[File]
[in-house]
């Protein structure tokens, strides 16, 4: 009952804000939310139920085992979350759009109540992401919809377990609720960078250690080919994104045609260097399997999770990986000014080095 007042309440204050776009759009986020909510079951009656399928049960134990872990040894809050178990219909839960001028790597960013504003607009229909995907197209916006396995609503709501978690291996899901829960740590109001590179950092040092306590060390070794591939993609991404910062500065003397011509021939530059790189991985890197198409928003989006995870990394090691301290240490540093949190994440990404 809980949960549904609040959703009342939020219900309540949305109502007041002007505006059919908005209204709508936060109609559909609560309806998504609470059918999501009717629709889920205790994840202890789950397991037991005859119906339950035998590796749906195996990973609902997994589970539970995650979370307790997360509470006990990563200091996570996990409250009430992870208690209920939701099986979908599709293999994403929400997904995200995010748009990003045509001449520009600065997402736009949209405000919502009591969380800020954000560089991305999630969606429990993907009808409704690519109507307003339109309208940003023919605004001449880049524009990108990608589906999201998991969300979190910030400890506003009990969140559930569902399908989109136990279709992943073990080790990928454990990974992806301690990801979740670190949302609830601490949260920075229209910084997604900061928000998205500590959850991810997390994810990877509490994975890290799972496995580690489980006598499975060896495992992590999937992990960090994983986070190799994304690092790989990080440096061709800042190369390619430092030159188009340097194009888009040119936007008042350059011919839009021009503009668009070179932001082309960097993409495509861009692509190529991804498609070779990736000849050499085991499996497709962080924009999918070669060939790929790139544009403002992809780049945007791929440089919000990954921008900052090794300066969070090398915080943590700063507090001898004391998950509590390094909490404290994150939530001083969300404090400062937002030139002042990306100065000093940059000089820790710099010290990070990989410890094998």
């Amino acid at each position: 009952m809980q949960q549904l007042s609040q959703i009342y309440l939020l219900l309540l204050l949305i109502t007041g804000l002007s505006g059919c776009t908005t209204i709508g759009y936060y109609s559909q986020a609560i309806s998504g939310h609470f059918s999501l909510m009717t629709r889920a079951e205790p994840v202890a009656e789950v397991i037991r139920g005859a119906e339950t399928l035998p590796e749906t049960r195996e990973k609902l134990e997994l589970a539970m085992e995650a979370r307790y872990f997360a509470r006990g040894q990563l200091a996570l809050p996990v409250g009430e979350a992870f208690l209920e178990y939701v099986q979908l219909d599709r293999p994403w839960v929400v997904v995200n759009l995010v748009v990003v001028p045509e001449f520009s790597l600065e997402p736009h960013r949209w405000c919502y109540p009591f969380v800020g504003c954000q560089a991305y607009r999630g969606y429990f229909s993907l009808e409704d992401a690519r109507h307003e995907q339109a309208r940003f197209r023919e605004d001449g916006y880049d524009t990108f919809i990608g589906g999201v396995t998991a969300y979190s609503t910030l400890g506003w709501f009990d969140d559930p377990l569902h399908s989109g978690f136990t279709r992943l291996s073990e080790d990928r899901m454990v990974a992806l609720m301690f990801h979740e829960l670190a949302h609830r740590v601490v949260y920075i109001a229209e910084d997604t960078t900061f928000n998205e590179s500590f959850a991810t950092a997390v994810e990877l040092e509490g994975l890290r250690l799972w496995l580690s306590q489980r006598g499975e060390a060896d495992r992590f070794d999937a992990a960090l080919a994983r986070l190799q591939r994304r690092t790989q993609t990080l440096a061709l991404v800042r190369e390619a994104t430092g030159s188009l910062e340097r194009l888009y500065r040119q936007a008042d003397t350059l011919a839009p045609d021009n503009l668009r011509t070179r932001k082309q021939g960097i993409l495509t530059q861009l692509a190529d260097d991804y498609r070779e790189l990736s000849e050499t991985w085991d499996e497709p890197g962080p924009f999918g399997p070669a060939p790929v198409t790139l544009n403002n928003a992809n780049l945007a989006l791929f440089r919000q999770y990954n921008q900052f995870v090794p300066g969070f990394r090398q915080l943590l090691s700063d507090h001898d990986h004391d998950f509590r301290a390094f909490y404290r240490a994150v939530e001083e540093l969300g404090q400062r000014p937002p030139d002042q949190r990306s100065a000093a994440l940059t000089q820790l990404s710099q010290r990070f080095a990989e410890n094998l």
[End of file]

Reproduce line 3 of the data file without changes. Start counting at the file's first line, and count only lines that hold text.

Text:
């Amino acid at each position: 009952m809980q949960q549904l007042s609040q959703i009342y309440l939020l219900l309540l204050l949305i109502t007041g804000l002007s505006g059919c776009t908005t209204i709508g759009y936060y109609s559909q986020a609560i309806s998504g939310h609470f059918s999501l909510m009717t629709r889920a079951e205790p994840v202890a009656e789950v397991i037991r139920g005859a119906e339950t399928l035998p590796e749906t049960r195996e990973k609902l134990e997994l589970a539970m085992e995650a979370r307790y872990f997360a509470r006990g040894q990563l200091a996570l809050p996990v409250g009430e979350a992870f208690l209920e178990y939701v099986q979908l219909d599709r293999p994403w839960v929400v997904v995200n759009l995010v748009v990003v001028p045509e001449f520009s790597l600065e997402p736009h960013r949209w405000c919502y109540p009591f969380v800020g504003c954000q560089a991305y607009r999630g969606y429990f229909s993907l009808e409704d992401a690519r109507h307003e995907q339109a309208r940003f197209r023919e605004d001449g916006y880049d524009t990108f919809i990608g589906g999201v396995t998991a969300y979190s609503t910030l400890g506003w709501f009990d969140d559930p377990l569902h399908s989109g978690f136990t279709r992943l291996s073990e080790d990928r899901m454990v990974a992806l609720m301690f990801h979740e829960l670190a949302h609830r740590v601490v949260y920075i109001a229209e910084d997604t960078t900061f928000n998205e590179s500590f959850a991810t950092a997390v994810e990877l040092e509490g994975l890290r250690l799972w496995l580690s306590q489980r006598g499975e060390a060896d495992r992590f070794d999937a992990a960090l080919a994983r986070l190799q591939r994304r690092t790989q993609t990080l440096a061709l991404v800042r190369e390619a994104t430092g030159s188009l910062e340097r194009l888009y500065r040119q936007a008042d003397t350059l011919a839009p045609d021009n503009l668009r011509t070179r932001k082309q021939g960097i993409l495509t530059q861009l692509a190529d260097d991804y498609r070779e790189l990736s000849e050499t991985w085991d499996e497709p890197g962080p924009f999918g399997p070669a060939p790929v198409t790139l544009n403002n928003a992809n780049l945007a989006l791929f440089r919000q999770y990954n921008q900052f995870v090794p300066g969070f990394r090398q915080l943590l090691s700063d507090h001898d990986h004391d998950f509590r301290a390094f909490y404290r240490a994150v939530e001083e540093l969300g404090q400062r000014p937002p030139d002042q949190r990306s100065a000093a994440l940059t000089q820790l990404s710099q010290r990070f080095a990989e410890n094998l």